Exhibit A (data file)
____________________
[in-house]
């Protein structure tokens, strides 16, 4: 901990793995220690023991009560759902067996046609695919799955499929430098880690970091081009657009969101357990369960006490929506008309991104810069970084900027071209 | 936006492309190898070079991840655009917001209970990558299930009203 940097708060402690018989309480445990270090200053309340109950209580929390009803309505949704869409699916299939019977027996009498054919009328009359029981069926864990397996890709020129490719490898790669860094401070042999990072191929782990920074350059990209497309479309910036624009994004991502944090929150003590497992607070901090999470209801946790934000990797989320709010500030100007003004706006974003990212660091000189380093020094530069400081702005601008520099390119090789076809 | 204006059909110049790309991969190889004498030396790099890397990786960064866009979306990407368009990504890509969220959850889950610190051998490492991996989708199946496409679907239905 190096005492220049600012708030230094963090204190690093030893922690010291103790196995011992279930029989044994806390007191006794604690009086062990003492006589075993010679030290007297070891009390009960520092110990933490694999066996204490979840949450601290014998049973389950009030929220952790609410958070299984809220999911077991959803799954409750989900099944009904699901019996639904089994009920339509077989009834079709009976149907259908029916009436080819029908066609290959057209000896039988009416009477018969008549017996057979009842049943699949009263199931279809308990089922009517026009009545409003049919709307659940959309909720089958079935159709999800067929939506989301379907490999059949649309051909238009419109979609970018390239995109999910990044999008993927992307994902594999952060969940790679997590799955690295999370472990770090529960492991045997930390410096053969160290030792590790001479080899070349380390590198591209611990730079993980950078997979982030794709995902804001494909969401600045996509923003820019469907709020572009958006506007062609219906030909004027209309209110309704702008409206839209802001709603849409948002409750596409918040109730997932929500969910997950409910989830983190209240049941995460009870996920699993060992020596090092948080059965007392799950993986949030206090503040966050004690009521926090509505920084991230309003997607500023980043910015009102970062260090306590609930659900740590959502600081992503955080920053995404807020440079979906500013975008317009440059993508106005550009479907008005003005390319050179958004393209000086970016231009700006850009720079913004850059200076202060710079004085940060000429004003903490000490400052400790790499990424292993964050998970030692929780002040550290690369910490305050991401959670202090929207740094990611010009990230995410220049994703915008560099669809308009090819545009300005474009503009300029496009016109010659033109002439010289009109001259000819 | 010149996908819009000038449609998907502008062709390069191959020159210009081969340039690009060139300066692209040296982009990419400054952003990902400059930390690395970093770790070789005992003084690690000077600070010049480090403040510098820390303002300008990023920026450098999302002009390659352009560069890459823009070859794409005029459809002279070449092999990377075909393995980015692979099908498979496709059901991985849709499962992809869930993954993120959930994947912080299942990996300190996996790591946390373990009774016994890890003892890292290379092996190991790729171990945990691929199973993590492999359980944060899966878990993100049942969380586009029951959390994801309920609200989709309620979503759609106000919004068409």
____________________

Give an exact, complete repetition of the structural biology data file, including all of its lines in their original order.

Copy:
[in-house]
């Protein structure tokens, strides 16, 4: 901990793995220690023991009560759902067996046609695919799955499929430098880690970091081009657009969101357990369960006490929506008309991104810069970084900027071209 | 936006492309190898070079991840655009917001209970990558299930009203 940097708060402690018989309480445990270090200053309340109950209580929390009803309505949704869409699916299939019977027996009498054919009328009359029981069926864990397996890709020129490719490898790669860094401070042999990072191929782990920074350059990209497309479309910036624009994004991502944090929150003590497992607070901090999470209801946790934000990797989320709010500030100007003004706006974003990212660091000189380093020094530069400081702005601008520099390119090789076809 | 204006059909110049790309991969190889004498030396790099890397990786960064866009979306990407368009990504890509969220959850889950610190051998490492991996989708199946496409679907239905 190096005492220049600012708030230094963090204190690093030893922690010291103790196995011992279930029989044994806390007191006794604690009086062990003492006589075993010679030290007297070891009390009960520092110990933490694999066996204490979840949450601290014998049973389950009030929220952790609410958070299984809220999911077991959803799954409750989900099944009904699901019996639904089994009920339509077989009834079709009976149907259908029916009436080819029908066609290959057209000896039988009416009477018969008549017996057979009842049943699949009263199931279809308990089922009517026009009545409003049919709307659940959309909720089958079935159709999800067929939506989301379907490999059949649309051909238009419109979609970018390239995109999910990044999008993927992307994902594999952060969940790679997590799955690295999370472990770090529960492991045997930390410096053969160290030792590790001479080899070349380390590198591209611990730079993980950078997979982030794709995902804001494909969401600045996509923003820019469907709020572009958006506007062609219906030909004027209309209110309704702008409206839209802001709603849409948002409750596409918040109730997932929500969910997950409910989830983190209240049941995460009870996920699993060992020596090092948080059965007392799950993986949030206090503040966050004690009521926090509505920084991230309003997607500023980043910015009102970062260090306590609930659900740590959502600081992503955080920053995404807020440079979906500013975008317009440059993508106005550009479907008005003005390319050179958004393209000086970016231009700006850009720079913004850059200076202060710079004085940060000429004003903490000490400052400790790499990424292993964050998970030692929780002040550290690369910490305050991401959670202090929207740094990611010009990230995410220049994703915008560099669809308009090819545009300005474009503009300029496009016109010659033109002439010289009109001259000819 | 010149996908819009000038449609998907502008062709390069191959020159210009081969340039690009060139300066692209040296982009990419400054952003990902400059930390690395970093770790070789005992003084690690000077600070010049480090403040510098820390303002300008990023920026450098999302002009390659352009560069890459823009070859794409005029459809002279070449092999990377075909393995980015692979099908498979496709059901991985849709499962992809869930993954993120959930994947912080299942990996300190996996790591946390373990009774016994890890003892890292290379092996190991790729171990945990691929199973993590492999359980944060899966878990993100049942969380586009029951959390994801309920609200989709309620979503759609106000919004068409």